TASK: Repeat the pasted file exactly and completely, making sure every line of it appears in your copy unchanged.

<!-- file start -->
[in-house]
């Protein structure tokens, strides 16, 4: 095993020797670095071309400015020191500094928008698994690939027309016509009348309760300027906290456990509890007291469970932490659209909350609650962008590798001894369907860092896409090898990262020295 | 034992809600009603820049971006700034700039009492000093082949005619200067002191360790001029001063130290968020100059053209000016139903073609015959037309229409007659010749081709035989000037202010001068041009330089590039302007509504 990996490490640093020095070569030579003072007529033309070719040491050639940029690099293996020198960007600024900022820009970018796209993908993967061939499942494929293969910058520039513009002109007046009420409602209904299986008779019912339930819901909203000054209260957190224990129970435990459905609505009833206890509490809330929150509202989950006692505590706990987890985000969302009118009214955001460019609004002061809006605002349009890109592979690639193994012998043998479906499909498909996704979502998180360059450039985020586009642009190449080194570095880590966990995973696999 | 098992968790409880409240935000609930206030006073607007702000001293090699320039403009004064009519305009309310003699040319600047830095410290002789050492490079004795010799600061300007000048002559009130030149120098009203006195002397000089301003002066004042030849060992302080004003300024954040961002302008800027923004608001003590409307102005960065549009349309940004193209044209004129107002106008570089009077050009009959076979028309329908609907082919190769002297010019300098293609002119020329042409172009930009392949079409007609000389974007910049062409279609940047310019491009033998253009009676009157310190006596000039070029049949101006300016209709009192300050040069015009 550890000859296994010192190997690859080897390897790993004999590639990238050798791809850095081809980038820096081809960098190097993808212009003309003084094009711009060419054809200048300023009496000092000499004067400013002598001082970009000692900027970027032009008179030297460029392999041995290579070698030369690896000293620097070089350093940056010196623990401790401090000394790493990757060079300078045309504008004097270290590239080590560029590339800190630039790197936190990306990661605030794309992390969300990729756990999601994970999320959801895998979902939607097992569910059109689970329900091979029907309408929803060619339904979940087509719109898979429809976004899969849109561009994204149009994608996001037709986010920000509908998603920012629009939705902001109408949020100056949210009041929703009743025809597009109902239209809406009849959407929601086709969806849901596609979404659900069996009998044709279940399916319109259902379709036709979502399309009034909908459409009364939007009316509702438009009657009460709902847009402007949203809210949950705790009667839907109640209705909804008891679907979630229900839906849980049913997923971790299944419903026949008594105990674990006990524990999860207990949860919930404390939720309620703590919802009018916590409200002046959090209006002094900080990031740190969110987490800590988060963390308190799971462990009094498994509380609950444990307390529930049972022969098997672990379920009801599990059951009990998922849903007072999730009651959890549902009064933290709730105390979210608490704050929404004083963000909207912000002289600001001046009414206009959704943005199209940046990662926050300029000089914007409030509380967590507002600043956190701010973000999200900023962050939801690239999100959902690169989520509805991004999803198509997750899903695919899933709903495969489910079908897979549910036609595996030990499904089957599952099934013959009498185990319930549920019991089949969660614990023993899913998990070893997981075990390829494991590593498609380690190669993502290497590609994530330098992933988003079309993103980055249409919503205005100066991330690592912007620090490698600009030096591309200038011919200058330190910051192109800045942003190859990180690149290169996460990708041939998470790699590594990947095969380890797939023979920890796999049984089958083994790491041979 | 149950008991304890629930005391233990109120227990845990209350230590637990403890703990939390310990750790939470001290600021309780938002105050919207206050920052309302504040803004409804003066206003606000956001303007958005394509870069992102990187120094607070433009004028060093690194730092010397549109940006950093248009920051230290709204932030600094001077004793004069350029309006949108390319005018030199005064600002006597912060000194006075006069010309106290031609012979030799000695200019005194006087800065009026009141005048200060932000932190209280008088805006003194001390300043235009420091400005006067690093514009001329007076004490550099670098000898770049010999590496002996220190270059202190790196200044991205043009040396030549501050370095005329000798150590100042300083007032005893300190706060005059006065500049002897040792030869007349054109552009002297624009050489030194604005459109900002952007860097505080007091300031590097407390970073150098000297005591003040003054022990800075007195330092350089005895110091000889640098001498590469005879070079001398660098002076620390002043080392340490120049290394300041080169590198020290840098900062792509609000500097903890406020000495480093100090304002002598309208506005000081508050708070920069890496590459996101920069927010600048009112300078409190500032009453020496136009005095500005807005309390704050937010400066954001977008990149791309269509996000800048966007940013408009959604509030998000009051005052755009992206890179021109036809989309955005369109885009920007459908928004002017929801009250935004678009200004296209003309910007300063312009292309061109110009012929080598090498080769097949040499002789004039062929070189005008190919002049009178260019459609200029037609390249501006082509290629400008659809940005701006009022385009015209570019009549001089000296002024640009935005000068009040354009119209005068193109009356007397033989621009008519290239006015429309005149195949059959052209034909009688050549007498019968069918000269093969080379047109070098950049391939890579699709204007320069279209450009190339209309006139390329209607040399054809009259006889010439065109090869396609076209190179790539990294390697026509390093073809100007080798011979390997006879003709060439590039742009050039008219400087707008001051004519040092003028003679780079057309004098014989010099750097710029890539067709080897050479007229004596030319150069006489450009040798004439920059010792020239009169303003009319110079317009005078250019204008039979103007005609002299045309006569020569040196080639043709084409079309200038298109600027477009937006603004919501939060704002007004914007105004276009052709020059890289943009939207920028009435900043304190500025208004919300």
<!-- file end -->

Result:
[in-house]
């Protein structure tokens, strides 16, 4: 095993020797670095071309400015020191500094928008698994690939027309016509009348309760300027906290456990509890007291469970932490659209909350609650962008590798001894369907860092896409090898990262020295 | 034992809600009603820049971006700034700039009492000093082949005619200067002191360790001029001063130290968020100059053209000016139903073609015959037309229409007659010749081709035989000037202010001068041009330089590039302007509504 990996490490640093020095070569030579003072007529033309070719040491050639940029690099293996020198960007600024900022820009970018796209993908993967061939499942494929293969910058520039513009002109007046009420409602209904299986008779019912339930819901909203000054209260957190224990129970435990459905609505009833206890509490809330929150509202989950006692505590706990987890985000969302009118009214955001460019609004002061809006605002349009890109592979690639193994012998043998479906499909498909996704979502998180360059450039985020586009642009190449080194570095880590966990995973696999 | 098992968790409880409240935000609930206030006073607007702000001293090699320039403009004064009519305009309310003699040319600047830095410290002789050492490079004795010799600061300007000048002559009130030149120098009203006195002397000089301003002066004042030849060992302080004003300024954040961002302008800027923004608001003590409307102005960065549009349309940004193209044209004129107002106008570089009077050009009959076979028309329908609907082919190769002297010019300098293609002119020329042409172009930009392949079409007609000389974007910049062409279609940047310019491009033998253009009676009157310190006596000039070029049949101006300016209709009192300050040069015009 550890000859296994010192190997690859080897390897790993004999590639990238050798791809850095081809980038820096081809960098190097993808212009003309003084094009711009060419054809200048300023009496000092000499004067400013002598001082970009000692900027970027032009008179030297460029392999041995290579070698030369690896000293620097070089350093940056010196623990401790401090000394790493990757060079300078045309504008004097270290590239080590560029590339800190630039790197936190990306990661605030794309992390969300990729756990999601994970999320959801895998979902939607097992569910059109689970329900091979029907309408929803060619339904979940087509719109898979429809976004899969849109561009994204149009994608996001037709986010920000509908998603920012629009939705902001109408949020100056949210009041929703009743025809597009109902239209809406009849959407929601086709969806849901596609979404659900069996009998044709279940399916319109259902379709036709979502399309009034909908459409009364939007009316509702438009009657009460709902847009402007949203809210949950705790009667839907109640209705909804008891679907979630229900839906849980049913997923971790299944419903026949008594105990674990006990524990999860207990949860919930404390939720309620703590919802009018916590409200002046959090209006002094900080990031740190969110987490800590988060963390308190799971462990009094498994509380609950444990307390529930049972022969098997672990379920009801599990059951009990998922849903007072999730009651959890549902009064933290709730105390979210608490704050929404004083963000909207912000002289600001001046009414206009959704943005199209940046990662926050300029000089914007409030509380967590507002600043956190701010973000999200900023962050939801690239999100959902690169989520509805991004999803198509997750899903695919899933709903495969489910079908897979549910036609595996030990499904089957599952099934013959009498185990319930549920019991089949969660614990023993899913998990070893997981075990390829494991590593498609380690190669993502290497590609994530330098992933988003079309993103980055249409919503205005100066991330690592912007620090490698600009030096591309200038011919200058330190910051192109800045942003190859990180690149290169996460990708041939998470790699590594990947095969380890797939023979920890796999049984089958083994790491041979 | 149950008991304890629930005391233990109120227990845990209350230590637990403890703990939390310990750790939470001290600021309780938002105050919207206050920052309302504040803004409804003066206003606000956001303007958005394509870069992102990187120094607070433009004028060093690194730092010397549109940006950093248009920051230290709204932030600094001077004793004069350029309006949108390319005018030199005064600002006597912060000194006075006069010309106290031609012979030799000695200019005194006087800065009026009141005048200060932000932190209280008088805006003194001390300043235009420091400005006067690093514009001329007076004490550099670098000898770049010999590496002996220190270059202190790196200044991205043009040396030549501050370095005329000798150590100042300083007032005893300190706060005059006065500049002897040792030869007349054109552009002297624009050489030194604005459109900002952007860097505080007091300031590097407390970073150098000297005591003040003054022990800075007195330092350089005895110091000889640098001498590469005879070079001398660098002076620390002043080392340490120049290394300041080169590198020290840098900062792509609000500097903890406020000495480093100090304002002598309208506005000081508050708070920069890496590459996101920069927010600048009112300078409190500032009453020496136009005095500005807005309390704050937010400066954001977008990149791309269509996000800048966007940013408009959604509030998000009051005052755009992206890179021109036809989309955005369109885009920007459908928004002017929801009250935004678009200004296209003309910007300063312009292309061109110009012929080598090498080769097949040499002789004039062929070189005008190919002049009178260019459609200029037609390249501006082509290629400008659809940005701006009022385009015209570019009549001089000296002024640009935005000068009040354009119209005068193109009356007397033989621009008519290239006015429309005149195949059959052209034909009688050549007498019968069918000269093969080379047109070098950049391939890579699709204007320069279209450009190339209309006139390329209607040399054809009259006889010439065109090869396609076209190179790539990294390697026509390093073809100007080798011979390997006879003709060439590039742009050039008219400087707008001051004519040092003028003679780079057309004098014989010099750097710029890539067709080897050479007229004596030319150069006489450009040798004439920059010792020239009169303003009319110079317009005078250019204008039979103007005609002299045309006569020569040196080639043709084409079309200038298109600027477009937006603004919501939060704002007004914007105004276009052709020059890289943009939207920028009435900043304190500025208004919300």